Published on May 19, 2022 at 7:13 pm by LEW
Have you ever had problems properly securing compression fittings on coax cable? Apparently lots of people do.
On a recent side job, I was helping one of our neighbors install a CCTV system, and were using siamese cable. They were also using BNC compression fittings. Both were materials I have not worked with much in the past. Back in the day, when I used to do a lot of work with coax and connectors, it was always solder on connectors. I used to have a small butane powered soldering iron to use when installing connectors on ships yard arm, or halfway up a tower.
One thing I noticed, some of the people working on the project where having a difficult time getting the BNC compression connector to properly secure to the end of the RG-6 coax cable.
Since then I have watched a lot of videos, and read several tutorials on this process, and done a bit of testing on my own. While generally decent, my short experience (with limited cable and connector types) tells me that in many cases there are a few specifics that need to be focused on a little more in order to do a working compression fitting on coax.
The Equipment I worked With
As mentioned above, the coax part of the siamese cable was RG-6. I am not sure of the brand of the compression BNC connector, though I don’t think it was overly expensive.
The compression tool had a name and model number. I looked it up, made in China and ₱ 650 in the Philippines (about $12 US). While this worked, if you are going to be doing a lot of compression fittings, I would suggest investing in a higher quality tool.
With the tool I was using, I found technique seemed to be more important than the quality of the tool. After a few test compression’s, I was able to achieve 100% functional connectors. We will see how they hold up over time.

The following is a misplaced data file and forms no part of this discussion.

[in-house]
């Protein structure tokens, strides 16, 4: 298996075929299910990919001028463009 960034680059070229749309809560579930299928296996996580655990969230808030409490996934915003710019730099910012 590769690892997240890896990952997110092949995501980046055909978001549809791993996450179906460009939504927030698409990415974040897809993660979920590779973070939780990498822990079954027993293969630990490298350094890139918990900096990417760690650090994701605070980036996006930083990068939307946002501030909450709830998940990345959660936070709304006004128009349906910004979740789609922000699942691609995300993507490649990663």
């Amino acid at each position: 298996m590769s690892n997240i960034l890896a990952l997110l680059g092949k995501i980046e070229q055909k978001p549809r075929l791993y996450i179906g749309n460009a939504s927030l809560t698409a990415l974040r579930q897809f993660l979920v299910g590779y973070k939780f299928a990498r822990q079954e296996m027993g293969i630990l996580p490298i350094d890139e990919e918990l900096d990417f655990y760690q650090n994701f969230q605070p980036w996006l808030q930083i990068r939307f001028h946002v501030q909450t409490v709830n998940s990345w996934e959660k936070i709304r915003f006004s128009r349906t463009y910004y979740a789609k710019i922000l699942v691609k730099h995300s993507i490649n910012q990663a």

- Ensure you have the right size compression fitting for the coax cabled. Generally not a good idea to try and put a RG-59 connector on a RG-6 cable, or vice versa.
- Examine the end of the coax cable, it should be a round clean cut. Not squished, which can be severe sometimes when using inferior or dull diagonal cutters. You can sometimes use needle nose pliers to round it out again.
- Remove the insulation, I recommend using a good quality coax cable stripper. Otherwise I would suggest using a box cutter, rather than a cheap one. I get better results that way. You will want to strip back the outer insulation about ½”. If using a box cutter or cheap tool, be careful not to cut the metal braid just under the outer installation.
- Cutback metal braid and remove a ¼” of the inside installation. The advantage of using a good quality tool is that steps 2 and 3 can be done at the same time. Note there should be a metal foil shield around the inside insulator, but that may vary depending on the quality of your coax.
- Fold back the metal braid. You should fold back the metal braid over the outer insulation.
- Double check your measurements. You should have a ¼” inner conductor exposed, ¼” metal foil and inner insulator, and a ¼” of braid bent back over outer insulator. Make sure the inner conductor is straight.
- Push the prepared end of the coax into the BNC compression fitting. Make sure the center conductor is centered as you insert the cable into the connector. A short way in you will encounter some resistance. This is where most of the issues I saw occurred. The installer assumed that at first resistance the cable was all the way in. It is not! You need to keep pushing and possibly do a small +/- 5 degree twist. The connector should slide on further. The metal braid should not be visible once the cable is all the way in.
- Once the connector is fully seated on the end of the cable you can use the compression tool. Make sure the correct adapter is installed for BNC type connectors, and follow the instructions that came with the tool.
- Once the connector is fully compressed, do a strength and a short test. During the strength test remember this is a compression fitting. I have seen installer break solder on connectors by over doing a strength test.
There yo have it. Using the above procedure I was able to successfully install inexpensive connectors, using an inexpensive tool with 100% success rate.
If I end up doing this on a regular basis (another neighbor is already asking for help with their CCTV and cable TV), I am going to have to get my own set of quality tools.